Director: Zack Snyder
Cast: Henry Cavill, Amy Adams, Michael Shannon, Diane Lane, Kevin Costner
Running Time: 143 minutes
Release Date: June 14
Considered by many the father of the modern superhero—though having debuted in 1938, grandfather is probably more apt—the fact that Superman stories have consistently depended on a father/son relationship for their emotional core has always made for a particularly neat fit.
It proved a contentious point in Bryan Singer’s Superman Returns, as the perennial son became a first time father. Contentious, but not without merit, considering Returns’ reverence for the themes of Richard Donner’s 1978 Superman, wherein the role of father and son were defined in iconic fashion by Christopher Reeve and Marlon Brando as Clark Kent and the wise and guiding Jor-El respectively.
When Zach Snyder’s Man of Steel embraces the themes handed down by its forefathers, it really soars. A visceral opening prologue set on Krypton immediately sets to rewriting the Superman mythology. As his home-world literally crumbles around him, Jor-El (Russell Crowe) must contend with the ill timed insurgency of General Zod (Michael Shannon) while rushing to spirit his son off planet.
33 years later we discover Jor-El—aka Clark Kent, aka Henry Cavill, who nails the notoriously tricky role—on Earth, a David Banner style wandering soul, drifting between names and jobs, helping those in need with his superhuman powers and comic book accurate physique. Dispensing with the predictable A to B to Cape plotting of your typical origin story, Man of Steel dynamically leaps between past and present, at least for the first hour.
Through flashback’s we explore Clark’s relationship with his Earth father Jonathan. Costner is stirring as the protective Pa Kent, and his shocking assertation that ‘maybe’ Clark should have let a bus of children die to protect his secret is a sentiment that is repeated ad infinitum throughout the movie. Should Kal-El become a beacon of hope for humanity as his Kryptonian father wanted, or is the risk too great? It’s a dichotomy that’s taken to ridiculous extremes, though it’s effective nonetheless.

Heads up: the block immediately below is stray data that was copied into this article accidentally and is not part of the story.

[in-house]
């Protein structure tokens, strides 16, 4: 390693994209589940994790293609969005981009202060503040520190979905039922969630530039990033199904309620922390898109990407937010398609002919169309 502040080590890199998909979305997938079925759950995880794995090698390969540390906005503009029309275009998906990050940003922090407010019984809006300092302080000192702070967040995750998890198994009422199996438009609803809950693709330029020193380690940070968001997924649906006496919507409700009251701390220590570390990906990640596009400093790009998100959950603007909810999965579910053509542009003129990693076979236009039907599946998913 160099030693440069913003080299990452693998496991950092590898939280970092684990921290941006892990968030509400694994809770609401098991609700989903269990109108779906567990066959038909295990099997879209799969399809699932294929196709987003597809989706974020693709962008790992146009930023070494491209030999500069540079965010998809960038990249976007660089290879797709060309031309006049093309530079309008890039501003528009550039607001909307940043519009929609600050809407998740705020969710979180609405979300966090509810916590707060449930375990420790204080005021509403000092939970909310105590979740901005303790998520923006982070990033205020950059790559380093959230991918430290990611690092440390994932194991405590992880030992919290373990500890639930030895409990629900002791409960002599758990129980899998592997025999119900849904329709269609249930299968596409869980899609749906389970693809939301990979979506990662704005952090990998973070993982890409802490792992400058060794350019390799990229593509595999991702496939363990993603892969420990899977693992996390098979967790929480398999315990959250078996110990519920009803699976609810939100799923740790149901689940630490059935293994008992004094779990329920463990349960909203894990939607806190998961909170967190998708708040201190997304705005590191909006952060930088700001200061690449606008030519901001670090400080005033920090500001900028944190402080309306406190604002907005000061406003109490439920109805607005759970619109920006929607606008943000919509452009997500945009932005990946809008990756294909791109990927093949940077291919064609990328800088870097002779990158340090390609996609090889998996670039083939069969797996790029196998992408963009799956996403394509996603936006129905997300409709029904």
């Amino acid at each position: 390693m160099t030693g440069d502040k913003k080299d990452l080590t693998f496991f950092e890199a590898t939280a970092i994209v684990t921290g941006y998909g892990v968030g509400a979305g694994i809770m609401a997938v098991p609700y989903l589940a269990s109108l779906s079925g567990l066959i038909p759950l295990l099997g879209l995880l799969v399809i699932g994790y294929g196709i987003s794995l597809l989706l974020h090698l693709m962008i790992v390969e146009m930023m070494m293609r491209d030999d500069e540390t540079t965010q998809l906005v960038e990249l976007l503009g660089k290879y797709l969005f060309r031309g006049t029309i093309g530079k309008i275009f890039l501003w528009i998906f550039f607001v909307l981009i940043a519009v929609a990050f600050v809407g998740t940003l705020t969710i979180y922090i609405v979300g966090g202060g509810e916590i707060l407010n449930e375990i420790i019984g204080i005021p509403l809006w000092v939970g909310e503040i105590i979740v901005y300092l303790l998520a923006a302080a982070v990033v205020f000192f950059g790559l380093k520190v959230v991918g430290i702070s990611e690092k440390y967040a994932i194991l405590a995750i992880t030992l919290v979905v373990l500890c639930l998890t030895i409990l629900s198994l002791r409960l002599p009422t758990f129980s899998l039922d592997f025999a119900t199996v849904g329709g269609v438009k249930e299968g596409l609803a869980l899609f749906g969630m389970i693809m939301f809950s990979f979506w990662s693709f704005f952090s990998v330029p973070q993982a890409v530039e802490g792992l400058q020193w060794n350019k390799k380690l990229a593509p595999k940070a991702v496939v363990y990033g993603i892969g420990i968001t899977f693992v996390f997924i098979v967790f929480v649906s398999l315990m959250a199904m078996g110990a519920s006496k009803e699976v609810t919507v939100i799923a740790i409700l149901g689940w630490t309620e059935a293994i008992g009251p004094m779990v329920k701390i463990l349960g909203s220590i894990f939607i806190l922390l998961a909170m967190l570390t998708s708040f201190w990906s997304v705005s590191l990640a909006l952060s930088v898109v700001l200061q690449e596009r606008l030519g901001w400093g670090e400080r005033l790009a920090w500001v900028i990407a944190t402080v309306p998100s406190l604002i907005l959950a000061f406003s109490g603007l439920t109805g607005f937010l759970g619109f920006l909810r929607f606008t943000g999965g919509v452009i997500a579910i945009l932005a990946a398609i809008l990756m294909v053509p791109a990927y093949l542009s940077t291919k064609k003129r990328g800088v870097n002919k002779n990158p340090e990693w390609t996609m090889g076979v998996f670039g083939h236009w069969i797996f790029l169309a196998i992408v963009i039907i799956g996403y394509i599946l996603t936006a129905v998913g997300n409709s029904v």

Despite Shannon’s delightful and surprisingly sympathetic turn as Zod, his reemergence in the film signals a turn for the worse. What was a heartfelt portrayal of a man who doesn’t fit in, and a father trying to protect his only son, tumbles into something akin to lesser Roland Emmerich fare, sometimes exhilarating, regularly confounding, and frequently boring and directionless; an endless series of chaotic skirmishes between Superman and Zod’s posse.
If your main grievance with Superman Returns was the lack of him punching things, then fret not; Man of Steel excels at this, with things getting punched into other things being its speciality. Saddened by the Watchmen director’s decision to amputate that film’s space-squid finale? Well kneel before Snyder cause he’s only gone and transplanted it—or something similar—into this movie, as a tired addendum to the endless brawling. All that said, the final confrontation between Krypton’s last son and Zod is extravagant and emotional, if not quite enough to pull you all the way back on board.
This is all broken up by the plights of a series of background characters, contending with the destructive ramifications of Zod’s genocidal plotting. Few of these secondary characters add up to anything worth caring about, with the exception of Martha Kent (Diane Lane) and of course Lois Lane (Amy Adams). Lane is less feisty though more useful than fans might expect, however she has too little screen time with Supes to make for a believable love interest.
Inconsistent effects work aside, Man of Steel is a great looking film. Snyder forfeits his trademark speed ramping for a style more akin to JJ Abrams, lens flare and faux handheld in tow. Hans Zimmer’s thunderous score makes for a phenomenal work in its own right, though one that at times just exacerbates the exhausting activity on screen.
Man of Steel flies high when examining the inner life and relationships of a Superman, but tends to get a little muddled when he tries to do anything too super. Despite this, Snyder and co have built a world that it’s hard not to want to explore further. And considering how David Goyer has supposedly already begun work on scripts for Man of Steel 2 and Justice League, you won’t have to wait too long.